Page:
Many people find gardening relaxing, something that is good for their soul. Countless hours may be spent, digging and planting, turning the soil and weeding. But it seems to be a special talent to get things to grow, and much more to have them thrive. Recently, the trend seemed to be bigger houses with less lawn and less garden, and certainly for many that is still true. But for many others, there is a change happening- turning our backs on mass production, and fresh fruit and vegetables being bought at big retailers. Instead we see the popularity of farmers markets increase, and the concept of ‘farm fresh’ and ‘paddock to plate’ becoming more important to a large percentage of the community.
There is a lot to be said for understanding where food comes from. As old fashioned as it sounds, I believe it is of vital importance to bring your children up in the garden and in the kitchen too. That is where they will begin to learn how to have a healthy relationship with food and understand that the food they choose sustains them and helps them thrive also.
As a family, we longed for a patch of land where we could begin growing our own food, as well as give the kids an everyday experience where they are encouraged to touch, feel and get dirty without concern. Oh, and what fun we have had since moving! 😄 So far our kitchen garden has provided literally kilos and kilos of zucchini, cucumbers, green beans, snow peas, corn cobs, cherry tomatoes, celery, chilies, rocket, and different lettuce varieties. We are also waiting on our crop of broccoli and silverbeet.
My husband certainly takes the reigns in the garden (as our resident horticulturist, I wouldn’t expect any less), but the vegie patch and the herb garden have somehow remained mine. Our herb garden has been thriving and we have had more than our fair share of mint, basil and parsley. We also have dill, lemongrass, rosemary, oregano, chives, purple basil.
Some may say it is because I am a control freak that I feel the need to label everything. My response is usually something to do with attempting to make things easier for others, you know so things can be put back in the correct spot or so that you know what is what. So after I had happily planted my seedlings I set about looking for some garden markers. Who knew anything nice was so expensive!!?? I really could not resolve the idea of just leaving the labels on or using those plastic white labels you can get from the hardware store so here are some of the ideas I found;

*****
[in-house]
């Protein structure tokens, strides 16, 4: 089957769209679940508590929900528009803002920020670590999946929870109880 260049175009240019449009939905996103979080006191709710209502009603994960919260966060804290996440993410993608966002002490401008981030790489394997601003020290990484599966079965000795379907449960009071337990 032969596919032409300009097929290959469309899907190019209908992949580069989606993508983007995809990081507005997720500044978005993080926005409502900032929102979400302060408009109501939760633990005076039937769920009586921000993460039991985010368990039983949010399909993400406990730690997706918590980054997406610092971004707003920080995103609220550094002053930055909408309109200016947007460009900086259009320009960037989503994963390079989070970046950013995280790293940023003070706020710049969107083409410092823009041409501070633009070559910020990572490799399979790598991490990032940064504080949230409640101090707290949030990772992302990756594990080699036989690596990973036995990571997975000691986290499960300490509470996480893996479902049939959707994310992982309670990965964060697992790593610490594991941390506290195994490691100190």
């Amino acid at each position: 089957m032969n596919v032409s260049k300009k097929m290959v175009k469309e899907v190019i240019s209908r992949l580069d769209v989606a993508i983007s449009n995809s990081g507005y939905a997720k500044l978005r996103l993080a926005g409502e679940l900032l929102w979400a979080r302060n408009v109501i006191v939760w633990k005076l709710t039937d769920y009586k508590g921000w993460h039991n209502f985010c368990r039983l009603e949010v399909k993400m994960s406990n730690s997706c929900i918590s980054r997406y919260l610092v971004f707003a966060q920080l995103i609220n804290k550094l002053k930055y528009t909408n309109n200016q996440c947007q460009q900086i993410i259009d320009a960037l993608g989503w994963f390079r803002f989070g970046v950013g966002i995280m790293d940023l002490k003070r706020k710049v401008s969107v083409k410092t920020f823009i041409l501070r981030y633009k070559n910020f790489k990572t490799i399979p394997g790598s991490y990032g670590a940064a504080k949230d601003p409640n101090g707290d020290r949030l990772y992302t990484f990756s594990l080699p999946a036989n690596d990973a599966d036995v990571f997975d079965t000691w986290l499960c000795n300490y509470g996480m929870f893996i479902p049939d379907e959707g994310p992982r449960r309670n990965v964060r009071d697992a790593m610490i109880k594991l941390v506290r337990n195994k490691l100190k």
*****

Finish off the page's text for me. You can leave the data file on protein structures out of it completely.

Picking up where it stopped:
I found some raw wood spoons in a dollar store and took to them with my sharpies based on the above idea. I started just by roughly positioning the letters on the spoon in lead pencil. Then when I was happy, I penned them in and then added a greenery based design to each, unless it particularly called for colour.
Whether you are happy to buy some of what you need, or you want to make do with what you have around the house, any of these options make great additions to your garden. And it goes without saying that the kids love getting in and getting their hands dirty.
As this cold weather continues to send shivers down my spine, I have begun to rely heavily on my slow cooker and I know I am not alone. If nothing else, for a mum with two young children, it is actually a relief to get dinner organised first thing in the morning, long before the mad rush of the afternoon park play and before baths or showers can be done.
I have found that the key to tasty winter cooking (other than cooking it low and slow) is herbs! Take old favourites to a new level and make one pot wonders for the whole family adding fresh, versatile herbs straight from your garden.
Rosmarinus officinalis, is an attractive woody stemmed perennial herb that is fragrant and has evergreen, needle-like leaves and white, pink, purple, or blue flowers. Rosemary is native to the Mediterranean region and Asia. Rosemary is attractive, is easy to grow and is pest resistant, and can withstand lengthy periods or little or no water. It makes a great shrub as it grows quite large and can be pruned into formal shapes and low hedges or even for topiary if your heart desires. Alternatively it grows well in pots.
Rosemary is ideal for flavouring meats such as roast lamb, pork, chicken and turkey, and is great to use in stuffings. It works well with lemon and garlic.
As rosemary is easy to grow and care for, it makes an ideal addition to your herb garden. It can be propagated from a ‘cutting’ from an existing plant simply by clipping a shoot (from a soft new growth) 10–15 cm (4–6 in) long, stripping a few leaves from the bottom, and planting it directly into soil. You will certainly make things easier on yourself if you start with a nursery grown plant, and you will be able to enjoy adding it to your food a whole lot sooner.